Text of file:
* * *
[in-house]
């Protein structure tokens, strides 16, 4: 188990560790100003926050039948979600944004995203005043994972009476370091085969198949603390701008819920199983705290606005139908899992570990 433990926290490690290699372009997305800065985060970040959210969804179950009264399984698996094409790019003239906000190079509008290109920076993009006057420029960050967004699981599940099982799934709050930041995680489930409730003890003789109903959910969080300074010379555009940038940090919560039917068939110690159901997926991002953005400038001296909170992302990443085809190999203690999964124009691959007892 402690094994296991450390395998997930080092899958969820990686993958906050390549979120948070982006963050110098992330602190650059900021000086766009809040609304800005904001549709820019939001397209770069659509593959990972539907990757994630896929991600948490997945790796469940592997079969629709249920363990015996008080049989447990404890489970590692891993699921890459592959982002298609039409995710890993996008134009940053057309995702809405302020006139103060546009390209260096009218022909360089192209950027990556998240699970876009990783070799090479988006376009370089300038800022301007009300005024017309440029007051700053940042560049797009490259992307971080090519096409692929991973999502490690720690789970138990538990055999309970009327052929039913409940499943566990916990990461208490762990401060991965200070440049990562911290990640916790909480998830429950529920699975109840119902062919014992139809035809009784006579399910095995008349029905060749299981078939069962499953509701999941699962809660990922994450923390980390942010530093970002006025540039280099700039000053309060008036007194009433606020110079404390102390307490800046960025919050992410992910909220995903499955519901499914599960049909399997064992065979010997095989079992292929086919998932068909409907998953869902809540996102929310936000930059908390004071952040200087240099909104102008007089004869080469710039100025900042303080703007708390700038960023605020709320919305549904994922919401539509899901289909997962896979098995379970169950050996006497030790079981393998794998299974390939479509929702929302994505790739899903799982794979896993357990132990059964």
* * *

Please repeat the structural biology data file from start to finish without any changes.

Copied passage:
[in-house]
């Protein structure tokens, strides 16, 4: 188990560790100003926050039948979600944004995203005043994972009476370091085969198949603390701008819920199983705290606005139908899992570990 433990926290490690290699372009997305800065985060970040959210969804179950009264399984698996094409790019003239906000190079509008290109920076993009006057420029960050967004699981599940099982799934709050930041995680489930409730003890003789109903959910969080300074010379555009940038940090919560039917068939110690159901997926991002953005400038001296909170992302990443085809190999203690999964124009691959007892 402690094994296991450390395998997930080092899958969820990686993958906050390549979120948070982006963050110098992330602190650059900021000086766009809040609304800005904001549709820019939001397209770069659509593959990972539907990757994630896929991600948490997945790796469940592997079969629709249920363990015996008080049989447990404890489970590692891993699921890459592959982002298609039409995710890993996008134009940053057309995702809405302020006139103060546009390209260096009218022909360089192209950027990556998240699970876009990783070799090479988006376009370089300038800022301007009300005024017309440029007051700053940042560049797009490259992307971080090519096409692929991973999502490690720690789970138990538990055999309970009327052929039913409940499943566990916990990461208490762990401060991965200070440049990562911290990640916790909480998830429950529920699975109840119902062919014992139809035809009784006579399910095995008349029905060749299981078939069962499953509701999941699962809660990922994450923390980390942010530093970002006025540039280099700039000053309060008036007194009433606020110079404390102390307490800046960025919050992410992910909220995903499955519901499914599960049909399997064992065979010997095989079992292929086919998932068909409907998953869902809540996102929310936000930059908390004071952040200087240099909104102008007089004869080469710039100025900042303080703007708390700038960023605020709320919305549904994922919401539509899901289909997962896979098995379970169950050996006497030790079981393998794998299974390939479509929702929302994505790739899903799982794979896993357990132990059964």